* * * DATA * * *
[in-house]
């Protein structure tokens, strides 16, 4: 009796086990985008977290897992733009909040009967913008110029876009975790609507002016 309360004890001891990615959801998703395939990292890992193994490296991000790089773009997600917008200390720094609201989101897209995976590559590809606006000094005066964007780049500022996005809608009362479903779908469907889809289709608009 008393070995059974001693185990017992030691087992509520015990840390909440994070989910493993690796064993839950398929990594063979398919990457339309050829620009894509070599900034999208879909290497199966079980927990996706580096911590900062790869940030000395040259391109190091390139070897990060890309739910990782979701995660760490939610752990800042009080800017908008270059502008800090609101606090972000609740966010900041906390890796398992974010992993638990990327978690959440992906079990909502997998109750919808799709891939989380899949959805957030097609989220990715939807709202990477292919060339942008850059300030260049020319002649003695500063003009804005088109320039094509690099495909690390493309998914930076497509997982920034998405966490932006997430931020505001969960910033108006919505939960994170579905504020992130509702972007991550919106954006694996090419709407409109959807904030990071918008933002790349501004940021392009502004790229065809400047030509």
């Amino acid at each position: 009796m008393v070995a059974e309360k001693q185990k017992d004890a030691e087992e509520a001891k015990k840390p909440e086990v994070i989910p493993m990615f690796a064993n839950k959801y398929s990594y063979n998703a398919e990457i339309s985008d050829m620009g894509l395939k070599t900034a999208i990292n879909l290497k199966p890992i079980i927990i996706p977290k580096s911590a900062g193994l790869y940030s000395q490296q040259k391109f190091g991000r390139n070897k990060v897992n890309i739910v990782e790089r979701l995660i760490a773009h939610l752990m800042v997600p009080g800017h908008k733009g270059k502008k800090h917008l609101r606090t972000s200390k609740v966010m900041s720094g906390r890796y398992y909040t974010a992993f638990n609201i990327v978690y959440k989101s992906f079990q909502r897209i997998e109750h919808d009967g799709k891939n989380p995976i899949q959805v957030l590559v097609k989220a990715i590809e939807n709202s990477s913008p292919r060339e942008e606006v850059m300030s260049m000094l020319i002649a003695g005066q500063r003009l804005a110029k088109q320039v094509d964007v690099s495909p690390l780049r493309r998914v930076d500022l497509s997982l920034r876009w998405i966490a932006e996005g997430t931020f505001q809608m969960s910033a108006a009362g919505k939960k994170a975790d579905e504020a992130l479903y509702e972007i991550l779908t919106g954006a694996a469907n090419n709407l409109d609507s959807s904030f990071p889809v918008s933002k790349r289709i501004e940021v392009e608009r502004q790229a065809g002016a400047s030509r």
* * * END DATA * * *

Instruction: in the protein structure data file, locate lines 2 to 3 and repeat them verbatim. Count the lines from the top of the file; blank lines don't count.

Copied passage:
């Protein structure tokens, strides 16, 4: 009796086990985008977290897992733009909040009967913008110029876009975790609507002016 309360004890001891990615959801998703395939990292890992193994490296991000790089773009997600917008200390720094609201989101897209995976590559590809606006000094005066964007780049500022996005809608009362479903779908469907889809289709608009 008393070995059974001693185990017992030691087992509520015990840390909440994070989910493993690796064993839950398929990594063979398919990457339309050829620009894509070599900034999208879909290497199966079980927990996706580096911590900062790869940030000395040259391109190091390139070897990060890309739910990782979701995660760490939610752990800042009080800017908008270059502008800090609101606090972000609740966010900041906390890796398992974010992993638990990327978690959440992906079990909502997998109750919808799709891939989380899949959805957030097609989220990715939807709202990477292919060339942008850059300030260049020319002649003695500063003009804005088109320039094509690099495909690390493309998914930076497509997982920034998405966490932006997430931020505001969960910033108006919505939960994170579905504020992130509702972007991550919106954006694996090419709407409109959807904030990071918008933002790349501004940021392009502004790229065809400047030509």
């Amino acid at each position: 009796m008393v070995a059974e309360k001693q185990k017992d004890a030691e087992e509520a001891k015990k840390p909440e086990v994070i989910p493993m990615f690796a064993n839950k959801y398929s990594y063979n998703a398919e990457i339309s985008d050829m620009g894509l395939k070599t900034a999208i990292n879909l290497k199966p890992i079980i927990i996706p977290k580096s911590a900062g193994l790869y940030s000395q490296q040259k391109f190091g991000r390139n070897k990060v897992n890309i739910v990782e790089r979701l995660i760490a773009h939610l752990m800042v997600p009080g800017h908008k733009g270059k502008k800090h917008l609101r606090t972000s200390k609740v966010m900041s720094g906390r890796y398992y909040t974010a992993f638990n609201i990327v978690y959440k989101s992906f079990q909502r897209i997998e109750h919808d009967g799709k891939n989380p995976i899949q959805v957030l590559v097609k989220a990715i590809e939807n709202s990477s913008p292919r060339e942008e606006v850059m300030s260049m000094l020319i002649a003695g005066q500063r003009l804005a110029k088109q320039v094509d964007v690099s495909p690390l780049r493309r998914v930076d500022l497509s997982l920034r876009w998405i966490a932006e996005g997430t931020f505001q809608m969960s910033a108006a009362g919505k939960k994170a975790d579905e504020a992130l479903y509702e972007i991550l779908t919106g954006a694996a469907n090419n709407l409109d609507s959807s904030f990071p889809v918008s933002k790349r289709i501004e940021v392009e608009r502004q790229a065809g002016a400047s030509r």